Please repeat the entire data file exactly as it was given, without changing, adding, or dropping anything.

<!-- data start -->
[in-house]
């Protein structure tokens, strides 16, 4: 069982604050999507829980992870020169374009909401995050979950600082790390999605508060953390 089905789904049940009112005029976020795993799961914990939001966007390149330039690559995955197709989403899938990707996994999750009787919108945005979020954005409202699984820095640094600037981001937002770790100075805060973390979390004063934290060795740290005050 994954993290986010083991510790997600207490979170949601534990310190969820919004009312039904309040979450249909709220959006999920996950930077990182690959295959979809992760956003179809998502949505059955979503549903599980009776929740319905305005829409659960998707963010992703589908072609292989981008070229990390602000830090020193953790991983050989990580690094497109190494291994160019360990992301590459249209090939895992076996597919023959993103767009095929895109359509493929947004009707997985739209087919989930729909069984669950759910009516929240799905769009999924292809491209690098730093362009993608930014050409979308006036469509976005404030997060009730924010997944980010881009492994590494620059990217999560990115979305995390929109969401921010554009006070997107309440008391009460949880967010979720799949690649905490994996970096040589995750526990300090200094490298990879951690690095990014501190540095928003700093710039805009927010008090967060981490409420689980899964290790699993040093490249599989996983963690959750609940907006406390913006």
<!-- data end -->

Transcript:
[in-house]
């Protein structure tokens, strides 16, 4: 069982604050999507829980992870020169374009909401995050979950600082790390999605508060953390 089905789904049940009112005029976020795993799961914990939001966007390149330039690559995955197709989403899938990707996994999750009787919108945005979020954005409202699984820095640094600037981001937002770790100075805060973390979390004063934290060795740290005050 994954993290986010083991510790997600207490979170949601534990310190969820919004009312039904309040979450249909709220959006999920996950930077990182690959295959979809992760956003179809998502949505059955979503549903599980009776929740319905305005829409659960998707963010992703589908072609292989981008070229990390602000830090020193953790991983050989990580690094497109190494291994160019360990992301590459249209090939895992076996597919023959993103767009095929895109359509493929947004009707997985739209087919989930729909069984669950759910009516929240799905769009999924292809491209690098730093362009993608930014050409979308006036469509976005404030997060009730924010997944980010881009492994590494620059990217999560990115979305995390929109969401921010554009006070997107309440008391009460949880967010979720799949690649905490994996970096040589995750526990300090200094490298990879951690690095990014501190540095928003700093710039805009927010008090967060981490409420689980899964290790699993040093490249599989996983963690959750609940907006406390913006």